Overcast Innovates App for Easier Podcast Clip-Sharing

Apps and Software

Popular iOS podcast app Overcast developed its system to make it easier for users to share clips of their favorite shows across various social media platforms / Photo by: Kārlis Dambrāns via Flickr

 

Popular iOS podcast app Overcast developed its system to make it easier for users to share clips of their favorite shows across various social media platforms, the company said in an announcement.

According to Overcast, podcasters will likely show a warm welcome to the new feature, especially those who seek to expand their show's audience reach. This is because podcasters have previously been restricted, for the most part, to sharing their shows through links or audio-only snippets, TechCrunch explains.

The tech news site adds that the podcast company's solution for this restriction is to allow anyone—audience and podcasters alike—to share either an audio or video clip from any public podcast. This would give listeners a hand in the action by giving their favorite shows a possible viral boost when they promote it on social media—a variety of platforms that could help podcasts gain new listeners.

Overcast designed its variety of video formats to appeal to people in charge of promoting a podcast via Twitter, Instagram, Facebook, Snapchat, or other social media platforms where the supported video's aspect ratios may vary. Podcast marketers can also remove the app's branding from the shared clip so that it will have that professional feel.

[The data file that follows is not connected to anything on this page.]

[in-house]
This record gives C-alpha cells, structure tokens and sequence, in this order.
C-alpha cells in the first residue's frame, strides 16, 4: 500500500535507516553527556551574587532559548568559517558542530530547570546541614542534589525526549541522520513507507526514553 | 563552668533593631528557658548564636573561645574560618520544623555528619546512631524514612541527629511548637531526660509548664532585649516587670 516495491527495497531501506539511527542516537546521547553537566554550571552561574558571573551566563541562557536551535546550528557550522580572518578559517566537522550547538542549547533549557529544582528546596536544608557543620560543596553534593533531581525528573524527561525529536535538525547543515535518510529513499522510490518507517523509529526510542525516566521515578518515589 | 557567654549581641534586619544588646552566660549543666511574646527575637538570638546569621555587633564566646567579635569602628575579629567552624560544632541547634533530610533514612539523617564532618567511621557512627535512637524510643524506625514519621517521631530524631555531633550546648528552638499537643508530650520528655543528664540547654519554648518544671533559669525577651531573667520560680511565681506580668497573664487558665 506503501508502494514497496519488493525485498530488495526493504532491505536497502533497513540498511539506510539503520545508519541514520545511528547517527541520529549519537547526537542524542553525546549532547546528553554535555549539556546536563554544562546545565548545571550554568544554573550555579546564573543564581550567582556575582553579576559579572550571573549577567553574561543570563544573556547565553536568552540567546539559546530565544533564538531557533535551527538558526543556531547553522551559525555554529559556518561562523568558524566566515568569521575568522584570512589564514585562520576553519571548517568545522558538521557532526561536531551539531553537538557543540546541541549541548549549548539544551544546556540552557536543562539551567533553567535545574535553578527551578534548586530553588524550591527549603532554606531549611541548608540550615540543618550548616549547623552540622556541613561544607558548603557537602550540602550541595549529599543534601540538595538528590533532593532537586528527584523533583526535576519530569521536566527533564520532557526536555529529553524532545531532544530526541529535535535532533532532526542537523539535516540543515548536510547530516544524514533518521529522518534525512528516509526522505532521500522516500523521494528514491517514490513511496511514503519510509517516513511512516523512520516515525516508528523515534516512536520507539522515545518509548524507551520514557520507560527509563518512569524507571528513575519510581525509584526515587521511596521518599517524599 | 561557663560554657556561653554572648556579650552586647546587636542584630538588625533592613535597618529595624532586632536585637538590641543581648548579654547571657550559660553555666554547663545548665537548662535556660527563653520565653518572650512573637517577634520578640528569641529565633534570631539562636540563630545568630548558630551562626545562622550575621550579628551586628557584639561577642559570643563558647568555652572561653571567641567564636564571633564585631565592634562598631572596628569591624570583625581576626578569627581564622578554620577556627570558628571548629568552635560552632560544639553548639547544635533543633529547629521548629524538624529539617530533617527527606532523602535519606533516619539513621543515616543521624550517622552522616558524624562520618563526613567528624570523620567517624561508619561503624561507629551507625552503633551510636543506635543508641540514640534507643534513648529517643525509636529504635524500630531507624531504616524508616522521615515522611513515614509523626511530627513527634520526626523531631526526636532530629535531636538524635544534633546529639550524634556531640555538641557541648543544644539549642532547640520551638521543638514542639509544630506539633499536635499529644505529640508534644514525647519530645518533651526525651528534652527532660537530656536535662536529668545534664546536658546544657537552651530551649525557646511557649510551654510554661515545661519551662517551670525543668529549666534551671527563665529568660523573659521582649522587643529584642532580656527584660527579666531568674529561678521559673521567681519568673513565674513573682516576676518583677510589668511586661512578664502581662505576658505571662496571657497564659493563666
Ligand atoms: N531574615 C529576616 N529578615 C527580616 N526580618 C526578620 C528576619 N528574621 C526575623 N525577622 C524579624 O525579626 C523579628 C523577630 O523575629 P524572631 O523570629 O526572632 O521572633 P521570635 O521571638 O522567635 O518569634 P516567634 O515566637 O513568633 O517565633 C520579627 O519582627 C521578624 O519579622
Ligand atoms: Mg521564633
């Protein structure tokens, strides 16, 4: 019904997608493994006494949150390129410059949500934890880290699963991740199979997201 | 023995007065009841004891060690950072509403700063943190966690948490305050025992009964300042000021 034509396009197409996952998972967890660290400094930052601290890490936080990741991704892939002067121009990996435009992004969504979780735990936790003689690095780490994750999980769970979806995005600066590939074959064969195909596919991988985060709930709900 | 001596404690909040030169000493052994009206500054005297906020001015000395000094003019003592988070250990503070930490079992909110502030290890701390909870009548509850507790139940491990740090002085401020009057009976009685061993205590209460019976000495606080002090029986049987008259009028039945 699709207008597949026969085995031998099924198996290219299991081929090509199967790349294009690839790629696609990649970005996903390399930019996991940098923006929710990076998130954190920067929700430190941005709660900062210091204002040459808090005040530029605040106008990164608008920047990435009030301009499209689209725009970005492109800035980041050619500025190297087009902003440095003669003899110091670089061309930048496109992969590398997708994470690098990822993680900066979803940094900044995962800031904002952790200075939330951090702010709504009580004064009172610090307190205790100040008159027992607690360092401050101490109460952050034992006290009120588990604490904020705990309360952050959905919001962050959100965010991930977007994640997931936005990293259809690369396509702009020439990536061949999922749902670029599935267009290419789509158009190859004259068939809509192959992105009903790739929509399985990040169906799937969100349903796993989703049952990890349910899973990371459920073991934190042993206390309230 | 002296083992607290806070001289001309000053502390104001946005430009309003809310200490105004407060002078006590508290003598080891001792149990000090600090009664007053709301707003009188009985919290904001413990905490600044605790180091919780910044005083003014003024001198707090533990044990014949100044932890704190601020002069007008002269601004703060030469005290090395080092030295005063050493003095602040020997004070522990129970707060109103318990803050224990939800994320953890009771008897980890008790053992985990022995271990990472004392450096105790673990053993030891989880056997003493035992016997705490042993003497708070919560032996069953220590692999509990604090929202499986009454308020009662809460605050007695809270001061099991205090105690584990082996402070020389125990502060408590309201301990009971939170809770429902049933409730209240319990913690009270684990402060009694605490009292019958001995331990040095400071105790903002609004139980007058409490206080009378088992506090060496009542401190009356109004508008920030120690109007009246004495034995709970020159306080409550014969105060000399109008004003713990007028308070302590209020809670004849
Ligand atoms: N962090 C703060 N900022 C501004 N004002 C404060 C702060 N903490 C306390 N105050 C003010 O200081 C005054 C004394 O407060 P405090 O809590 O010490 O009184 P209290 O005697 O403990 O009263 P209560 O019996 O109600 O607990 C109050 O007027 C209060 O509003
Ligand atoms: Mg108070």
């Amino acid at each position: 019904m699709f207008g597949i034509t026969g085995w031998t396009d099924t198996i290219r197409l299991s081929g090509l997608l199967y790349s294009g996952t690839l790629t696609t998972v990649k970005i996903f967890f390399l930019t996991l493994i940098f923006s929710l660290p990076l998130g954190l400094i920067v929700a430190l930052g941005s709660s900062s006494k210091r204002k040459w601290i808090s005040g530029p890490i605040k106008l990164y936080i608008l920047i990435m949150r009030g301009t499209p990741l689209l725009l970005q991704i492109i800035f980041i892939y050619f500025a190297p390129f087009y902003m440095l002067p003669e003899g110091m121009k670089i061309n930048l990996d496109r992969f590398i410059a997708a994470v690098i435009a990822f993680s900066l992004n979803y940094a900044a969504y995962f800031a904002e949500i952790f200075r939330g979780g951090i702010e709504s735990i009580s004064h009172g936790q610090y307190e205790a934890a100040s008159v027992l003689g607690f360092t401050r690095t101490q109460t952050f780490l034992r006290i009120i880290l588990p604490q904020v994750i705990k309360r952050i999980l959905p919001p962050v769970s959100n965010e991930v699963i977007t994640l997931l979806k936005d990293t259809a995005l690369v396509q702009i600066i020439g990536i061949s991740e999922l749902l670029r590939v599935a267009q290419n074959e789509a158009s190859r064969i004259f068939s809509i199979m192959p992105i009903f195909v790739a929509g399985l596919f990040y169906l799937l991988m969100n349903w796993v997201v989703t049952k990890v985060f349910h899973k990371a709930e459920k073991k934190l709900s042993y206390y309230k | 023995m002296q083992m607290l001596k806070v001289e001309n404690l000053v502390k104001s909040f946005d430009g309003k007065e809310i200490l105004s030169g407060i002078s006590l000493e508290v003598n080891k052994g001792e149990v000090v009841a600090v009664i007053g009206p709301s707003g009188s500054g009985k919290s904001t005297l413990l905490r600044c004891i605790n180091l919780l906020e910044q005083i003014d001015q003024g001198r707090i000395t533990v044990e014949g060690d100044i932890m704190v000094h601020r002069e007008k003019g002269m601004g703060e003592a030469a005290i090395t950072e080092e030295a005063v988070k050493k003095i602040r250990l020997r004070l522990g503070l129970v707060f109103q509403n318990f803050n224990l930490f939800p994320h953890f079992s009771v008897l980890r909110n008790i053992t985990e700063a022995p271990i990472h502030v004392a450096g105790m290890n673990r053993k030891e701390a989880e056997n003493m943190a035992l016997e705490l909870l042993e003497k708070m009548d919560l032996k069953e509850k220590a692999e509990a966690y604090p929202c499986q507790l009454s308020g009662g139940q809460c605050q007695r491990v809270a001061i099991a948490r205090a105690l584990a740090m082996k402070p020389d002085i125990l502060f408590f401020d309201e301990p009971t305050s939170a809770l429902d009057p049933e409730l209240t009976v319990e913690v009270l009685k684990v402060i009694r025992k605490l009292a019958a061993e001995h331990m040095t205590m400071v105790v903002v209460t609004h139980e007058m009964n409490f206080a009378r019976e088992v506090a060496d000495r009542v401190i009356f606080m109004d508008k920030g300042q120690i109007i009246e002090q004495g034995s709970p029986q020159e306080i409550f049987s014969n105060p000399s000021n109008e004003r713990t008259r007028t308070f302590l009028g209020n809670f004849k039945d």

“It’s important for me to promote other apps like this, and to make it easy even for other people’s customers to benefit from Overcast’s sharing features because there are much bigger threats than letting other open-ecosystem podcast apps get a few more users,” said Overcast founder Marco Arment, as quoted by TechCrunch.

The bigger threats Arment remarked on refer to the rising trend of podcast "exclusives", like those found on Luminary and Spotify, that are not available to for public listening. Although it can be argued that these aren't podcasts—in the strictest sense of the word—but are audio programs instead, the tech news site says.